You might start to notice a pattern here, there was a lot of damn fine food at Sono. Despite the Seared Kingfish Belly Sushi being an amazing dish, I can't go past desserts. This cocotion was the special for March and I just happened to be able to sample it on my last day in Brisbane. It was cherry blossom flowers cooked in a sponge cake, with a cherry blossom mousse and a layer of cherry jelly on top. It was served with an assortment of flowers. A side dish of liquored cherries and cream was given. All the flavours just combined so amazingly well. The flavours of the cherry blossoms and flowers kept coming through, mixed with the contrasting textures, it was a party in your mouth. When eaten together with the cherries and cream, it gave another altogether fantastic burst of different flavours. A clear winner for me.

So that was my trip. I completed all my work, and in fact did more than required, while also enjoy some great culinary experiences. I would definitely go back to Brisbane again.

Tuesday, April 14, 2009

Bookings Or No Bookings, That Is The Question

The debate over whether a restaurant takes bookings or not has again resurfaced due to a torrent of new hip restaurants that don't take bookings but yet still managed to creat a lot of buzz amongst diners. I have waxed lyricals previously about restaurant bookings and their pros and cons.

My final verdict at the time was

So after weighing it all up, what's my final verdict. As much as I complain about it, I still want to be able to book at a restaurant. If I want to eat somewhere that night, I want to be guaranteed that I will eat there, unless there is some major disaster. I don't want to turn up and end up being disappointed, especially if it was a special occasion. No reservation restaurants have their place. They work well in crowded areas with lots of other restaurants I think. I wouldn't mind waiting for a particular restaurant with no booking, but if it took too long, I could just go to another restaurant close by that was available.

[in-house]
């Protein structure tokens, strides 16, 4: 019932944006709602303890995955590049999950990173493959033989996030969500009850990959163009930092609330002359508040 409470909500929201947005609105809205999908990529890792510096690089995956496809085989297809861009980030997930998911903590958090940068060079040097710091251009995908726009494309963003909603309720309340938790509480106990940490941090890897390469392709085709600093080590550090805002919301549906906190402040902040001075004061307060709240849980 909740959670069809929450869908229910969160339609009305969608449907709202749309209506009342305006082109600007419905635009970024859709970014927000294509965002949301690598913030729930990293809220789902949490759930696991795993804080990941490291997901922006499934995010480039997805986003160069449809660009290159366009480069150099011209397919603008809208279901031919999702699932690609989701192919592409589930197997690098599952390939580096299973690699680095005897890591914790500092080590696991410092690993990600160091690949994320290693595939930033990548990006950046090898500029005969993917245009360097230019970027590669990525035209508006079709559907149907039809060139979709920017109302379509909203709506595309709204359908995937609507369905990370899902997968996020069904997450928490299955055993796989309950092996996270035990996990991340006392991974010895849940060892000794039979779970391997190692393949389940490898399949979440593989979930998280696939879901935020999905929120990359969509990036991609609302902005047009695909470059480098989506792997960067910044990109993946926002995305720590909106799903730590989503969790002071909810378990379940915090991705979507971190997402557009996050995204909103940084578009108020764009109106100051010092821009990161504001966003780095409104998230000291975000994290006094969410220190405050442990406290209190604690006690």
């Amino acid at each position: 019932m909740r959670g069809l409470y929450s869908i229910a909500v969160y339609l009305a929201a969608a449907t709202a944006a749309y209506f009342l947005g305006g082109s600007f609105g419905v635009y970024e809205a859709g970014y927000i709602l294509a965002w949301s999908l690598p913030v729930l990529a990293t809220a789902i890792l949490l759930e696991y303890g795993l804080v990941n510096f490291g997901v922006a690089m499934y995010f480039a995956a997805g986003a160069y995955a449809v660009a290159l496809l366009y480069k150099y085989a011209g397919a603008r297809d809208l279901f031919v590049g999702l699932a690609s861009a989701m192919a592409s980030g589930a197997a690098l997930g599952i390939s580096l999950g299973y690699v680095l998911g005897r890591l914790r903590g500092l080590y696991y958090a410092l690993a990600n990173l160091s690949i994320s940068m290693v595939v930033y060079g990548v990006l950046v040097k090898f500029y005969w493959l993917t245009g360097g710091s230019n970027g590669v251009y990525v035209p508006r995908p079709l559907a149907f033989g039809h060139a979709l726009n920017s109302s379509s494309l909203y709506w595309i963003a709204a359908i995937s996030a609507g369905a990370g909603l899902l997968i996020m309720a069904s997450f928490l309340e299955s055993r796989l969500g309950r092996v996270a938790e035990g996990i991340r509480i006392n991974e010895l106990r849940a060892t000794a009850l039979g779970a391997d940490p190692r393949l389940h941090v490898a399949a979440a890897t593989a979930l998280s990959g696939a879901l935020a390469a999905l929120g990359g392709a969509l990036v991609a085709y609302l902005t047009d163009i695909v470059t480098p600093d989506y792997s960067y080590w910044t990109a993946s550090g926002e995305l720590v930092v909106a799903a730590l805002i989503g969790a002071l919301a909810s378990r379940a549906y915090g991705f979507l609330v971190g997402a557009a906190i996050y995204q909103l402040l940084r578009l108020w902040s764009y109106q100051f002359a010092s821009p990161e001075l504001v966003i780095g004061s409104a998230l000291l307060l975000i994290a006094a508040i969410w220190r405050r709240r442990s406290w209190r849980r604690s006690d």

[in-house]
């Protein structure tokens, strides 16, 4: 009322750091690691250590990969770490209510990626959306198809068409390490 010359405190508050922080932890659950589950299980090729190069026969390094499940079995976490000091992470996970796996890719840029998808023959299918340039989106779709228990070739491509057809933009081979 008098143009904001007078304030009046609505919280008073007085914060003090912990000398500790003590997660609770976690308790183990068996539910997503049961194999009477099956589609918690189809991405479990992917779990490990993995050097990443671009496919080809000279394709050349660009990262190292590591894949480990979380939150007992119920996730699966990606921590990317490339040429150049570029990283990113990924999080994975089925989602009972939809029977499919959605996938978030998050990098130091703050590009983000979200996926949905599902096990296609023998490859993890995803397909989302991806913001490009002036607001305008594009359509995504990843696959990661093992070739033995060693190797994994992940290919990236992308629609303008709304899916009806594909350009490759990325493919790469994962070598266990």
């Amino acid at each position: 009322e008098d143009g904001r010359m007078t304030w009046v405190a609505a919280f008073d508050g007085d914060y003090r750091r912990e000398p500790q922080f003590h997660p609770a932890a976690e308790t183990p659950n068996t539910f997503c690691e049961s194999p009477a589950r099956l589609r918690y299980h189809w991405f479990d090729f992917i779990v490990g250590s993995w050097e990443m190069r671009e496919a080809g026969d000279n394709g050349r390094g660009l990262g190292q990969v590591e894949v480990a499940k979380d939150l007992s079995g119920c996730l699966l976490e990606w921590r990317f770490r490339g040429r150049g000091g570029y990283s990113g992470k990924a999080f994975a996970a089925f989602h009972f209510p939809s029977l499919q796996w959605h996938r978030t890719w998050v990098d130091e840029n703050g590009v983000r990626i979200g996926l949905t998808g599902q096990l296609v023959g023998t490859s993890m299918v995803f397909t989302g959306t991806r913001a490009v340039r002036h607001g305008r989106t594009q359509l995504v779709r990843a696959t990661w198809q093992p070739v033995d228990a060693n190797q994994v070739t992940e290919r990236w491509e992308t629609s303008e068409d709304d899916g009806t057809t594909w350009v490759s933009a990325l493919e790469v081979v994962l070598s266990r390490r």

I still believe what I have written previously, and the latest article in The Age about no reservation restaurants back up what I thought, that no reservations work well for casual dining where there are a cluster of choices.

Some may see these no-reservations restaurants with their mostly youthful crowds as yet another sign of generation Y's inability to commit to anything, not even a restaurant. Yet it does seem that Melbourne's ever-widening embrace of more casual dining - and the fact inner-city restaurants and bars tend to gather in entertainment clusters - lends itself to a less structured night out.

Others have also blogged about the exact same issue, as all diners are faced with the decision of whether to wait for a table at a no reservation restaurant. Jackie wrote a post that linked to another opinion in The Sydney Morning Herald where Jordan Baker basically said that restaurants didn't take reservations because they can. The reply from Neil Perry to Baker's article shed some insight into how a restauranteur feels about the situation and gives another point of view.

It is all very interesting reading and I think at the end of the day, people's wallets speak the loudest. If by not taking reservations, a restaurants business decreases dramatically, I think they will change it. But as long as they are still able to attract patrons who are willing to wait, they can continue to not take bookings. I know that at times a no bookings policy works in my advantage and at other times it doesn't. Therefore, there is certainly room for restaurants without bookings in the Melbourne food scene. Now I just wish I could get into Cumulus Inc.

What are your opinions? Any horror no booking stories or positive experiences to share?